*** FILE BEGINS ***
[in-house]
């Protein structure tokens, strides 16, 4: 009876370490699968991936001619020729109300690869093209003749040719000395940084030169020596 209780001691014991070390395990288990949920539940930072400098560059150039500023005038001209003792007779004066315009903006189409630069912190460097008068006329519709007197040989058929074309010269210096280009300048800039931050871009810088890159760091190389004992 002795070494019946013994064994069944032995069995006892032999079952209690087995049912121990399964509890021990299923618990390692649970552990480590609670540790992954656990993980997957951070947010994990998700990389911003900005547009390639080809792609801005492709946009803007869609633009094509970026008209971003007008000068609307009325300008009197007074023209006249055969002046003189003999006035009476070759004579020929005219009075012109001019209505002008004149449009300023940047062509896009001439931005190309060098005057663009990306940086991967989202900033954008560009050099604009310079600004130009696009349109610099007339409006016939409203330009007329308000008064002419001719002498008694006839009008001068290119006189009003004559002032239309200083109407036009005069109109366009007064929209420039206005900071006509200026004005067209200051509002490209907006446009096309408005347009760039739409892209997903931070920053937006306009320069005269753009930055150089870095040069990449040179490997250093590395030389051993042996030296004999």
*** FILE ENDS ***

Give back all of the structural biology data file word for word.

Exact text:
[in-house]
């Protein structure tokens, strides 16, 4: 009876370490699968991936001619020729109300690869093209003749040719000395940084030169020596 209780001691014991070390395990288990949920539940930072400098560059150039500023005038001209003792007779004066315009903006189409630069912190460097008068006329519709007197040989058929074309010269210096280009300048800039931050871009810088890159760091190389004992 002795070494019946013994064994069944032995069995006892032999079952209690087995049912121990399964509890021990299923618990390692649970552990480590609670540790992954656990993980997957951070947010994990998700990389911003900005547009390639080809792609801005492709946009803007869609633009094509970026008209971003007008000068609307009325300008009197007074023209006249055969002046003189003999006035009476070759004579020929005219009075012109001019209505002008004149449009300023940047062509896009001439931005190309060098005057663009990306940086991967989202900033954008560009050099604009310079600004130009696009349109610099007339409006016939409203330009007329308000008064002419001719002498008694006839009008001068290119006189009003004559002032239309200083109407036009005069109109366009007064929209420039206005900071006509200026004005067209200051509002490209907006446009096309408005347009760039739409892209997903931070920053937006306009320069005269753009930055150089870095040069990449040179490997250093590395030389051993042996030296004999």